“For me it is the biggest thing in world football,” Mbappé said. “Because when you talk about football, you have the World Cup in your mind. Because this is the only competition that everybody watches. You don’t need to love football to watch the World Cup.”
The mass appeal will only be heightened on Sunday. The final’s predominant story line — Messi’s final shot at the one trophy he craves more than any other — has in part cast Mbappé as a foil in the narrative, the key man who could keep Messi from getting his Hollywood ending.
The two have been teammates for more than a year now, the young contender and the aging star, and it has sometimes felt like a bumpy accommodation. As if sharing a field, let alone one ball, might not be enough to assuage the collections of talent — and egos — assembled by P.S.G., Mbappe said the noise that sometimes surrounds those relationships is not always an accurate reflection of reality.
After all, he said, like any other soccer-loving child, he would have dreamed of lining up alongside Messi and Neymar.
“I think the problem comes from outside because everybody asks questions they don’t have answers for, so they put some problem between us,” Mbappé said in the summer, amid whispers he had demanded control as the price for his re-signing with P.S.G. News reports about discord, he said, were untrue. “We have a great relationship.”
But it is hard not to see that relationship tested on Sunday. One of them will leave the field a champion, the other with his heart broken.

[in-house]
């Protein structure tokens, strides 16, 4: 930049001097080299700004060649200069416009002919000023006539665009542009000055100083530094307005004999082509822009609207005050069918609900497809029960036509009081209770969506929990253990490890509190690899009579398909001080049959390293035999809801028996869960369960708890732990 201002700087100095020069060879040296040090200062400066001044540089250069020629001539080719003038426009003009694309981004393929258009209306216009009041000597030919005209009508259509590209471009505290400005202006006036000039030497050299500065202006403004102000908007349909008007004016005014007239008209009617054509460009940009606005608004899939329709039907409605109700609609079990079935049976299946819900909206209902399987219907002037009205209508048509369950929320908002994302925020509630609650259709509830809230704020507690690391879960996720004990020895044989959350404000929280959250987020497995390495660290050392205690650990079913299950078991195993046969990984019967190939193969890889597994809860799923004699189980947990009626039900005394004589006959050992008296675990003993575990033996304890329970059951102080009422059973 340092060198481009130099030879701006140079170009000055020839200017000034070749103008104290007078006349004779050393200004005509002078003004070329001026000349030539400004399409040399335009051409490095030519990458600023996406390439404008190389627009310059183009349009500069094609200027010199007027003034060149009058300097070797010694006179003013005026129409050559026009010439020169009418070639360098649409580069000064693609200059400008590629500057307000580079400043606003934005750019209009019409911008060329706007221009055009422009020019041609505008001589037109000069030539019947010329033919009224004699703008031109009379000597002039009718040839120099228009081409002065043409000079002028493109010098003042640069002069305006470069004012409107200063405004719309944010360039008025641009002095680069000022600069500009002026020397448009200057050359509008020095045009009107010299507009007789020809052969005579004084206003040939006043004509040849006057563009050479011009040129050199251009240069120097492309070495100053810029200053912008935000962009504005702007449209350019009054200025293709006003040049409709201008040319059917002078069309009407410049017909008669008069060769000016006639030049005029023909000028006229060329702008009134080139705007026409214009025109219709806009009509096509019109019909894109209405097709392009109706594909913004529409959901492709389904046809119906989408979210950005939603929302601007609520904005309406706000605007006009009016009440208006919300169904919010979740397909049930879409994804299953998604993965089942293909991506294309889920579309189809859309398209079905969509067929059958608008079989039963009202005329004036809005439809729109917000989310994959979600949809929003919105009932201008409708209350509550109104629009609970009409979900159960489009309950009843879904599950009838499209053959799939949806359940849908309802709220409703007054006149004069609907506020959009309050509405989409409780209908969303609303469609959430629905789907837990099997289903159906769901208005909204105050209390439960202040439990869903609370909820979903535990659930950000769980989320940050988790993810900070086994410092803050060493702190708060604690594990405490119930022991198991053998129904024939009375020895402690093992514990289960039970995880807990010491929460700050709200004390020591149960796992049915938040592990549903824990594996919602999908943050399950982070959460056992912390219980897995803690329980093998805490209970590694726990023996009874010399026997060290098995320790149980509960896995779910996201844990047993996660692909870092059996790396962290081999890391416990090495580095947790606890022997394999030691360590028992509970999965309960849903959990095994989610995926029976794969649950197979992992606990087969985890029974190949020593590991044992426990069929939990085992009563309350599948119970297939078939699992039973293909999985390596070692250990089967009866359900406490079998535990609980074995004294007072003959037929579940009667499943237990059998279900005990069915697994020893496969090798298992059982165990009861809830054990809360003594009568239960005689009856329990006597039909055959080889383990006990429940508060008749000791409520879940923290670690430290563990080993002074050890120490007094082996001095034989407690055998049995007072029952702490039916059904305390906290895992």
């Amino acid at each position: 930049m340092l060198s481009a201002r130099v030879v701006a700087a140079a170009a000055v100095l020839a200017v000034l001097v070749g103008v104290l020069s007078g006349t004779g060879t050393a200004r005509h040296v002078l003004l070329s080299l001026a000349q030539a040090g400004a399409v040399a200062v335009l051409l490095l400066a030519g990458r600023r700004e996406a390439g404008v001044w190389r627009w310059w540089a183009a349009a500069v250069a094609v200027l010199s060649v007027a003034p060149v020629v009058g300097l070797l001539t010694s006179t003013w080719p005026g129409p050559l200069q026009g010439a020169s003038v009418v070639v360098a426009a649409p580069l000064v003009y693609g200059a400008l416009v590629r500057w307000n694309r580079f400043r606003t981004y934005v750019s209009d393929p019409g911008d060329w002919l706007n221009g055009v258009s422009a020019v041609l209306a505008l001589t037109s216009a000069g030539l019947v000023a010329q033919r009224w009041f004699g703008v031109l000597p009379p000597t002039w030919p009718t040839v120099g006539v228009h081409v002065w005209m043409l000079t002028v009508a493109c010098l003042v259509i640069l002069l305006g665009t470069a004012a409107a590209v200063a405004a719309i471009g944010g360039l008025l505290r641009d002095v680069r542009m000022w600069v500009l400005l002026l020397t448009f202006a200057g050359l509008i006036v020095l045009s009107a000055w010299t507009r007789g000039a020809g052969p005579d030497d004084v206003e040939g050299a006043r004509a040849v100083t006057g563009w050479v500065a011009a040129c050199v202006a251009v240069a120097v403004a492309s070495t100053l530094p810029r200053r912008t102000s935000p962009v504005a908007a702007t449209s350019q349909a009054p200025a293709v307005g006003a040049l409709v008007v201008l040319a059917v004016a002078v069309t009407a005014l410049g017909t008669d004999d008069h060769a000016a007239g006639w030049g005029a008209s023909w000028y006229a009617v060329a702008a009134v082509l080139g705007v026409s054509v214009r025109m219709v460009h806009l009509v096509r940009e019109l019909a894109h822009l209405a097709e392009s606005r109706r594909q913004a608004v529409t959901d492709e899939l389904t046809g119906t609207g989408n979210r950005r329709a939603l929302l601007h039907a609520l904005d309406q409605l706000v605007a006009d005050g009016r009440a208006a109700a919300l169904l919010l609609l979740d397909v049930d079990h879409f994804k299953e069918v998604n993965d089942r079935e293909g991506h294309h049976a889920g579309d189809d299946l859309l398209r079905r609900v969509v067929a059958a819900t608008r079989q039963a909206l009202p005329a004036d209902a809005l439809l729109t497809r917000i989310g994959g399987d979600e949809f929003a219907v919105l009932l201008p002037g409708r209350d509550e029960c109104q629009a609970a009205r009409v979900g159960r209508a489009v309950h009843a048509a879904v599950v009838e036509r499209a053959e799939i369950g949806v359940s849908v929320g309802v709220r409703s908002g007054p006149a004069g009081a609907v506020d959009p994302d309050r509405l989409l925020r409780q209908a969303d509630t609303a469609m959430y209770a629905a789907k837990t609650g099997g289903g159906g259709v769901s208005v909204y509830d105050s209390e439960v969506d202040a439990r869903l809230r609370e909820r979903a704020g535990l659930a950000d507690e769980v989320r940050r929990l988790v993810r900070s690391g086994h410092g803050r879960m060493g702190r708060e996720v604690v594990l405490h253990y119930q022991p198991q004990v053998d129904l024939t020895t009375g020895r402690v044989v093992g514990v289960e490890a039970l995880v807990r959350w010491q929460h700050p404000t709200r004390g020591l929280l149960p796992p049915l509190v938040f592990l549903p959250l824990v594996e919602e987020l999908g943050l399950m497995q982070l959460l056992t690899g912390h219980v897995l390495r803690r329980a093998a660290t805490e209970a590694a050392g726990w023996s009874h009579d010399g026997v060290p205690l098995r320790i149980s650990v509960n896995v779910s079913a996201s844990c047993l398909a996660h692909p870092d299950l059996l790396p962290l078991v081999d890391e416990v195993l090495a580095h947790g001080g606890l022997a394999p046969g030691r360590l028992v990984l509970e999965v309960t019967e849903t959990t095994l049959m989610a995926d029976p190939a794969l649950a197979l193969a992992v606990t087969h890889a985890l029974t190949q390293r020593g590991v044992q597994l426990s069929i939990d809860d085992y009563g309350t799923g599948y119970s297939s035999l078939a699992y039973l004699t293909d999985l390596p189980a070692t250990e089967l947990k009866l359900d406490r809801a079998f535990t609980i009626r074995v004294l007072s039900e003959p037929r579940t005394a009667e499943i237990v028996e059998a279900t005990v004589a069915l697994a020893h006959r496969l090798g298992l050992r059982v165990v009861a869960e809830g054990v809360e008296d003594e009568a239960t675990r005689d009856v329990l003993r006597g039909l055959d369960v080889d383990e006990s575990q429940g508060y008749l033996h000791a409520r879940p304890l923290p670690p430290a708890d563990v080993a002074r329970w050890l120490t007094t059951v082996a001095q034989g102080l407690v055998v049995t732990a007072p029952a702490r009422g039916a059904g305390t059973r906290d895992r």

Mbappé said he knew what to expect. Able to study Messi’s game at such close quarters at his club for more than a year, he said that he has been in awe of the Argentine’s ability to pick the right move, to play the right pass, to measure the moments requiring his intervention with perfect timing, no matter the chaos around him.
“He is calm, always calm,” Mbappé said of Messi. “Calm with the ball. Calm before he shoots. He always has control of everything he does.
“It’s really impressive because sometimes there is big pressure with the game and with the fans, with the people. But he is always calm to make the right decision in the right moments.”
Sunday, too, may be decided in one moment, by one moment of genius from Messi or, just maybe, a winning goal from Mbappé.
Outside Al Bayt Stadium earlier this week, in the early hours as Wednesday turned into Thursday after France defeated Morocco in a semifinal match, there was a sense of relief as well as pressure in Mbappé’s camp. Fayza Lamari, his mother and a cornerstone of his relentless march to stardom from the earliest days, emerged from the arena near the V.I.P. entrance yelling, “We won! We won!” as she made her way toward the exit.
She was not the only one smiling. Qatar, which has spent more than $200 billion on staging the World Cup, now has its dream final. In a few weeks it will welcome both Messi and Mbappé to P.S.G., reuniting its two biggest stars on the Qatari-owned club after they have squared off in a showcase final in Lusail.
For Qatar, the question of Messi or Mbappé does not really matter. It has already won.